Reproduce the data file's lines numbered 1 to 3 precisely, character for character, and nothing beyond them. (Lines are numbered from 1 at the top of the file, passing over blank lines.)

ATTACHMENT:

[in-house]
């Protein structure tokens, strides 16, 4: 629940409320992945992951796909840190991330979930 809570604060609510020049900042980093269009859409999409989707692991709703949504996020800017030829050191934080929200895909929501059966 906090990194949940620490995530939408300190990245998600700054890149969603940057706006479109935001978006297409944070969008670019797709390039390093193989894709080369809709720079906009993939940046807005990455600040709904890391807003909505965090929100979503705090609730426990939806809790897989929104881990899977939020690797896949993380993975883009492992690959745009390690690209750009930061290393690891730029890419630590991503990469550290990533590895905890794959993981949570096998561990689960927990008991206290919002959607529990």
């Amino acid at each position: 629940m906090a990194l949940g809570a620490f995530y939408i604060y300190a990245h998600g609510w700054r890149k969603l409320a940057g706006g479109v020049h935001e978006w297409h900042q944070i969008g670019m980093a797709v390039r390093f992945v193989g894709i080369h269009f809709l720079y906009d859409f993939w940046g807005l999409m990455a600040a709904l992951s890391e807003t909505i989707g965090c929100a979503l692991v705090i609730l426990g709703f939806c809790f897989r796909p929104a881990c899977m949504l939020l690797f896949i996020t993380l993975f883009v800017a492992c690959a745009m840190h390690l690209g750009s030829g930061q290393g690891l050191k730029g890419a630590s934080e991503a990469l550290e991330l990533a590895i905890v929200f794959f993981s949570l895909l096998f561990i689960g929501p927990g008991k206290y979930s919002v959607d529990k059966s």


[in-house]
């Protein structure tokens, strides 16, 4: 629940409320992945992951796909840190991330979930 809570604060609510020049900042980093269009859409999409989707692991709703949504996020800017030829050191934080929200895909929501059966 906090990194949940620490995530939408300190990245998600700054890149969603940057706006479109935001978006297409944070969008670019797709390039390093193989894709080369809709720079906009993939940046807005990455600040709904890391807003909505965090929100979503705090609730426990939806809790897989929104881990899977939020690797896949993380993975883009492992690959745009390690690209750009930061290393690891730029890419630590991503990469550290990533590895905890794959993981949570096998561990689960927990008991206290919002959607529990």
């Amino acid at each position: 629940m906090a990194l949940g809570a620490f995530y939408i604060y300190a990245h998600g609510w700054r890149k969603l409320a940057g706006g479109v020049h935001e978006w297409h900042q944070i969008g670019m980093a797709v390039r390093f992945v193989g894709i080369h269009f809709l720079y906009d859409f993939w940046g807005l999409m990455a600040a709904l992951s890391e807003t909505i989707g965090c929100a979503l692991v705090i609730l426990g709703f939806c809790f897989r796909p929104a881990c899977m949504l939020l690797f896949i996020t993380l993975f883009v800017a492992c690959a745009m840190h390690l690209g750009s030829g930061q290393g690891l050191k730029g890419a630590s934080e991503a990469l550290e991330l990533a590895i905890v929200f794959f993981s949570l895909l096998f561990i689960g929501p927990g008991k206290y979930s919002v959607d529990k059966s």